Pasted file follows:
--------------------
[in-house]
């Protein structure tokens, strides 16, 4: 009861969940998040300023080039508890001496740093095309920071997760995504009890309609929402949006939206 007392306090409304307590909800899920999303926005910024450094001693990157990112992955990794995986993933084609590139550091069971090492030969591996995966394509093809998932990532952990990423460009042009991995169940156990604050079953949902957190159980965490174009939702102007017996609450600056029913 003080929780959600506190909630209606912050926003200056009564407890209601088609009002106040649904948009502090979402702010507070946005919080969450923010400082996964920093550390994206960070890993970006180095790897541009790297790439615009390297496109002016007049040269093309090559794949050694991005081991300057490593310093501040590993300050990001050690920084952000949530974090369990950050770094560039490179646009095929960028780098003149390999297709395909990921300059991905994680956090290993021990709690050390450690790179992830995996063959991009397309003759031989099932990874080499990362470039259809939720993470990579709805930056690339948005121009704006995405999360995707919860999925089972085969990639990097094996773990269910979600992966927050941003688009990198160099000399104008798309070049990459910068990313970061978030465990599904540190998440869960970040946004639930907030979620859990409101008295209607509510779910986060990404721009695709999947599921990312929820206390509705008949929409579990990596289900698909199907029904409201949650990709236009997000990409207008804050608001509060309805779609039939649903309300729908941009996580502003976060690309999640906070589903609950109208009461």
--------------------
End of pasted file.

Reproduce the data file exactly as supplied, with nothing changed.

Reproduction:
[in-house]
């Protein structure tokens, strides 16, 4: 009861969940998040300023080039508890001496740093095309920071997760995504009890309609929402949006939206 007392306090409304307590909800899920999303926005910024450094001693990157990112992955990794995986993933084609590139550091069971090492030969591996995966394509093809998932990532952990990423460009042009991995169940156990604050079953949902957190159980965490174009939702102007017996609450600056029913 003080929780959600506190909630209606912050926003200056009564407890209601088609009002106040649904948009502090979402702010507070946005919080969450923010400082996964920093550390994206960070890993970006180095790897541009790297790439615009390297496109002016007049040269093309090559794949050694991005081991300057490593310093501040590993300050990001050690920084952000949530974090369990950050770094560039490179646009095929960028780098003149390999297709395909990921300059991905994680956090290993021990709690050390450690790179992830995996063959991009397309003759031989099932990874080499990362470039259809939720993470990579709805930056690339948005121009704006995405999360995707919860999925089972085969990639990097094996773990269910979600992966927050941003688009990198160099000399104008798309070049990459910068990313970061978030465990599904540190998440869960970040946004639930907030979620859990409101008295209607509510779910986060990404721009695709999947599921990312929820206390509705008949929409579990990596289900698909199907029904409201949650990709236009997000990409207008804050608001509060309805779609039939649903309300729908941009996580502003976060690309999640906070589903609950109208009461």